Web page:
A COMPARATIVE ASSESSMENT OF MEDIA CHANNELS FOR CUSTOMER RELATIONSHIP MANAGEMENT AMONGST TOURISM ENTERPRISES IN KUMBA, MEME DIVISION
|TOURISM AND HOSPITALITY MANAGEMENT|
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The rise in the adoption and use of information technology in different business sectors has pushed businesses to search for means to efficiently and effectively manage their customers to remain competitive. Such developments have yielded in the adoption of Customer Relationship Management (CRM).
This study was intended to carry out a comparative assessment of media channels for customer relationship management amongst tourism enterprises in Kumba, Meme Division.
The accessible population was made up of three hotels and three snacks: Marcklords Hotel, Azi Fiangep Hotel, Tower of David; Kanton restaurant, Bonangoh, and City grill. Management staff/employees and customers of these tourism enterprises constituted the sample population. Seven persons among each staff were administered questionnaires. Findings indicate that CRM is a process involving a set of activities and a range of media channels (developing, managing and maintaining customer relationships via traditional and new media channels respectively calls, SMS, Facebook, Twitter etc).
Also, if the efficiency of various media channels in CRM was addressed, findings demonstrate that social media are the main platforms used by tourism enterprises. Addressing the Problems associated with various Medial Channels has enabled us to find out that most challenge faced by organisation is the delay or the unwillingness in responding to customer’s preoccupations but also the fact that, communication utilizing new media requires several different disciplinary skills (creative producers, software designers, technical systems engineers).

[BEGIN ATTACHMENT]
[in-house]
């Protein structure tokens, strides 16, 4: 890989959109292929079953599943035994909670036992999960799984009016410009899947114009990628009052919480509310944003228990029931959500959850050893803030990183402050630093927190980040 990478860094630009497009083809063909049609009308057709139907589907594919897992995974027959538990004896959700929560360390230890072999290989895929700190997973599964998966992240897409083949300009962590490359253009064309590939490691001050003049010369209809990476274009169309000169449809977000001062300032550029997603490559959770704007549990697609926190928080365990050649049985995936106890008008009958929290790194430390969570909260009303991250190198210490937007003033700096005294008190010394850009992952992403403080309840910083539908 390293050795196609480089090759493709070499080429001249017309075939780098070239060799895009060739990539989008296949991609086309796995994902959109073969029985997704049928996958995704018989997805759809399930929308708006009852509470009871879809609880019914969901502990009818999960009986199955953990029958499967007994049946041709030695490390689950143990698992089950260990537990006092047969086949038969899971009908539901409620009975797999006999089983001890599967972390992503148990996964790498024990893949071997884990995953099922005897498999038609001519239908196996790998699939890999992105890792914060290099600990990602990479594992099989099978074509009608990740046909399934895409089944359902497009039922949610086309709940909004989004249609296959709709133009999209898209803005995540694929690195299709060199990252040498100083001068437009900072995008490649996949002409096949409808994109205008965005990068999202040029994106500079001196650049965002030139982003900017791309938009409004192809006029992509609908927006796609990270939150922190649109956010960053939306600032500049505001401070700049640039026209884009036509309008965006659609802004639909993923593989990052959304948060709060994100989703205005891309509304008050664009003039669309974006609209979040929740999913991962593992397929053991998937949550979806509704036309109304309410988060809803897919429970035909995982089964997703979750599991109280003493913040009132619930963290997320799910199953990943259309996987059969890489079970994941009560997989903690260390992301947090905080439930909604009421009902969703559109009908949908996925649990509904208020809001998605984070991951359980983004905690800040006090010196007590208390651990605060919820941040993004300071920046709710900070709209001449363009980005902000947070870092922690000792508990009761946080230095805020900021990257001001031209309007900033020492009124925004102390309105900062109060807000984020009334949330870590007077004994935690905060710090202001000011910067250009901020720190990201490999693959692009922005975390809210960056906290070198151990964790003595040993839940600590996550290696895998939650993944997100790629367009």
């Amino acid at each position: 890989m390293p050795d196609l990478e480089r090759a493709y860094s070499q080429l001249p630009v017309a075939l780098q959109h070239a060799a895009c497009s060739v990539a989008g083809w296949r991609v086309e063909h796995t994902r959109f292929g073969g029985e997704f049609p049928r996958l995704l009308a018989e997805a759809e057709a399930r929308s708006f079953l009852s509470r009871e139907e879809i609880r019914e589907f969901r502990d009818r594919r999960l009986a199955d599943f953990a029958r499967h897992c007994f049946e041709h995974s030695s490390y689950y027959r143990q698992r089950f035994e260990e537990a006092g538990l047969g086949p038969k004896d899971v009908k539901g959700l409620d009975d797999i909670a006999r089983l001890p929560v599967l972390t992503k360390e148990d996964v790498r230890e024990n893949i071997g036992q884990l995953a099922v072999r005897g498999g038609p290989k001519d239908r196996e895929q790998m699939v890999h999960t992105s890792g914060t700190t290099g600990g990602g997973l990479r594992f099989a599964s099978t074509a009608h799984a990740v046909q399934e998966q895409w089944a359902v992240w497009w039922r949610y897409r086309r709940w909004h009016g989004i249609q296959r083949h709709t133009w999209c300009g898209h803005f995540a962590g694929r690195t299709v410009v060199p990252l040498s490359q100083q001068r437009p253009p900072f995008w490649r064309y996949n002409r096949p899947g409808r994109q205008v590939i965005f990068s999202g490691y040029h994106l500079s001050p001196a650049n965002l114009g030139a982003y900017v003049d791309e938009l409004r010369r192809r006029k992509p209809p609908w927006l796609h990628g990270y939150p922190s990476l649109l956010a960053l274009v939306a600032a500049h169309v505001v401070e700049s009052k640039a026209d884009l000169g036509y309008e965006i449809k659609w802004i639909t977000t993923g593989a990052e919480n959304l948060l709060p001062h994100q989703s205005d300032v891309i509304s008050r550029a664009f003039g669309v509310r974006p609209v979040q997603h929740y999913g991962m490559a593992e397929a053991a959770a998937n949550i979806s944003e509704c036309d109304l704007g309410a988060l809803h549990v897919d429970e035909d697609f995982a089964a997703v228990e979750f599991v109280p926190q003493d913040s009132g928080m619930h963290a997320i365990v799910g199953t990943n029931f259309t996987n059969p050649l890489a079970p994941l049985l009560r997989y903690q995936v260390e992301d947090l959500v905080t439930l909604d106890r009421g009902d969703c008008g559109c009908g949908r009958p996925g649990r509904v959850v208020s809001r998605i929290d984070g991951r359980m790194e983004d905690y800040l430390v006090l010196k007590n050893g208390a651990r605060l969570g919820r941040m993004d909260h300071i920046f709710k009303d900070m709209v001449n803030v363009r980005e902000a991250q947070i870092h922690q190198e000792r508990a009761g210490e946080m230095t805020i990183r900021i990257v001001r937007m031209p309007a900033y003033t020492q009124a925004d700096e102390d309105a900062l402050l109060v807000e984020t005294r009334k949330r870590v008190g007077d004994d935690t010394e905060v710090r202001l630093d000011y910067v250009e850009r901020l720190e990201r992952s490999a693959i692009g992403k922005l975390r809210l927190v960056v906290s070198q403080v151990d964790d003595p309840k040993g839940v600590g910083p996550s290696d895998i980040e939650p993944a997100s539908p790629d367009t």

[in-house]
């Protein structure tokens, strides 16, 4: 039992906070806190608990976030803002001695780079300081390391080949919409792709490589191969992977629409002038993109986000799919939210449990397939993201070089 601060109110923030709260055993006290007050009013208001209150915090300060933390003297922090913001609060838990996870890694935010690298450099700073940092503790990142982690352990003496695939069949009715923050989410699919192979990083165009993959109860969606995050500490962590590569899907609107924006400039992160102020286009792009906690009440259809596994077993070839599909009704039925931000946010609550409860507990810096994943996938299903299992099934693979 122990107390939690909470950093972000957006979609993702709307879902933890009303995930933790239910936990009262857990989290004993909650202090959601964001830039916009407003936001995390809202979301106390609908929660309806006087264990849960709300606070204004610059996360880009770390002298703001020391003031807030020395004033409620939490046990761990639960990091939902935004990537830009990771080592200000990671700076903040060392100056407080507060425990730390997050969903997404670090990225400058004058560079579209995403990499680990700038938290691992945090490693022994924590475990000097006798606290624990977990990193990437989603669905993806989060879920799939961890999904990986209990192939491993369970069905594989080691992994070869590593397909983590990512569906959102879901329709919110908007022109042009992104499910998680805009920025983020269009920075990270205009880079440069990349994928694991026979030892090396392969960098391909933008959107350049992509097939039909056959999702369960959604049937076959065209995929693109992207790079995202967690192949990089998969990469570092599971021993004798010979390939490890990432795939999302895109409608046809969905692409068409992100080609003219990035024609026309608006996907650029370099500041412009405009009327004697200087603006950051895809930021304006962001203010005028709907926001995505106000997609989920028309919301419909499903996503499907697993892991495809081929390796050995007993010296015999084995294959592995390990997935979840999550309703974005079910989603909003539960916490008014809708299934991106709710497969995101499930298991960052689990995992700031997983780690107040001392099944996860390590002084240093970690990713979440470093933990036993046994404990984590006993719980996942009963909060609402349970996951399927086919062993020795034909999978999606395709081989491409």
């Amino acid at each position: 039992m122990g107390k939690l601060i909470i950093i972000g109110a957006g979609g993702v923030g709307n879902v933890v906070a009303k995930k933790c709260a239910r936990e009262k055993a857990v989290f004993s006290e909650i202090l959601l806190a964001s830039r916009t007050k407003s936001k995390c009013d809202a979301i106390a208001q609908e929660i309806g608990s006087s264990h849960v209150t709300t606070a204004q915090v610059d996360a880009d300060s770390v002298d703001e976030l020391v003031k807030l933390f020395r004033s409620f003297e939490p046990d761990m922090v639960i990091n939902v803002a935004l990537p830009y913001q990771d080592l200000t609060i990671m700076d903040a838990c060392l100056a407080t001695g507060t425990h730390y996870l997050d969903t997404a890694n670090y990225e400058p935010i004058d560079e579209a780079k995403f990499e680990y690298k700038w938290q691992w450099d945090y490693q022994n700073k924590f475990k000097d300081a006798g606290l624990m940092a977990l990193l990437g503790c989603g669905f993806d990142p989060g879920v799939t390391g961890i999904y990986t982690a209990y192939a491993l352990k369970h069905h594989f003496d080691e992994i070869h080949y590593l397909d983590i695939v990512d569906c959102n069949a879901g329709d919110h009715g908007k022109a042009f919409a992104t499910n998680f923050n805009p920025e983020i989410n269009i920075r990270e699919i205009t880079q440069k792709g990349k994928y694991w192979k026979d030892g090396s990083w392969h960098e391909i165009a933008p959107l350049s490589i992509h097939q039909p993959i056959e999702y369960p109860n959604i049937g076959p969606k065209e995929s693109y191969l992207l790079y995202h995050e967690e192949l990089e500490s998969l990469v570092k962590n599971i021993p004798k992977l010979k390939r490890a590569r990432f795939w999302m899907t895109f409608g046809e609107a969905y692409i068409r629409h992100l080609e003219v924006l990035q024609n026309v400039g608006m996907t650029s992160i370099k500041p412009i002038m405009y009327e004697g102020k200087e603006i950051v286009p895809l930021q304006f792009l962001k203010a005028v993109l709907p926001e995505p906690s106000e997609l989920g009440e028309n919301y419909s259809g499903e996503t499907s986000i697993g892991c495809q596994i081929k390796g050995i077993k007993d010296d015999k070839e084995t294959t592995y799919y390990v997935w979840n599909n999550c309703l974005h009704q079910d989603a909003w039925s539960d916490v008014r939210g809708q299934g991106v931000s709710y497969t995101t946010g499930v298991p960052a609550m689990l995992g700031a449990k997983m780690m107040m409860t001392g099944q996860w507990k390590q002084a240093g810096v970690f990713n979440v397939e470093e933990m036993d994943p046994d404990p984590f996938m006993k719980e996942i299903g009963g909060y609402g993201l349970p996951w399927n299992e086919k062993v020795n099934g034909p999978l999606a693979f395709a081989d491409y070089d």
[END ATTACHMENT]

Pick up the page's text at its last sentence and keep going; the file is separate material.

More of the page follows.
In fine the analysis in our case study reveals that tourism enterprises in Kumba are still lagging in the use of some powerful media channels like social media. The majority of them are bound to using the traditional or classical methods such as face-to-face communication, calls and SMS. Thus our recommendation revolved around managers and employees of tourism organisations.
The latter was called in putting in place, strategies or activities efficiently leading to the effective usage of CRM (collection of data: preferences, complaints and suggestions), while the former was asked amongst others to skilfully adapt to ICTs and new media platforms, to ameliorate sales, customers management and customers relation techniques. These recommendations could contribute both in helping them earn a huge competitive advantage in their policy in retaining loyal customers, and attracting new ones but also contribute to the modernisation and growth of the Cameroon touristic sector.
Keywords: CRM, creative producers, software designers
Customer relationship management (CRM), as a management approach started to gain attention among scholars and practitioners in the early 1990s. The evolution of CRM as a strategy has been the result of several important trends that characterizes contemporary society (economy of scale, intense competition and ICTs, social media, etc). From a product-centric approach to a customer-centric method, or better still with a shift of focus from transactional to relationship marketing or with the adoption of product-based to customer-based structures industries worldwide have striven to adapt to the elasticity, dynamism and the intense competition of today’s business world. The origin, of the concept and abbreviation of the word CRM as an acronym, is said to have been a collaborative work between IBM and SIEBEL (both ICTs and computers giants in the USA): “ IBM coined the acronym CRM in the mid-90s while developing jointly with Siebel a web-hosted system marketed today as Siebel CRM on Demand’’. (Nelson, 2002). However, since its introduction in the early 1990s, customer relationship management (CRM) has developed a diverse set of identities. While some saw CRM as a technology solution for marketing, sales and services, others believed that CRM was a business tool encompassing an array of components including technology, marketing and customer service amongst others.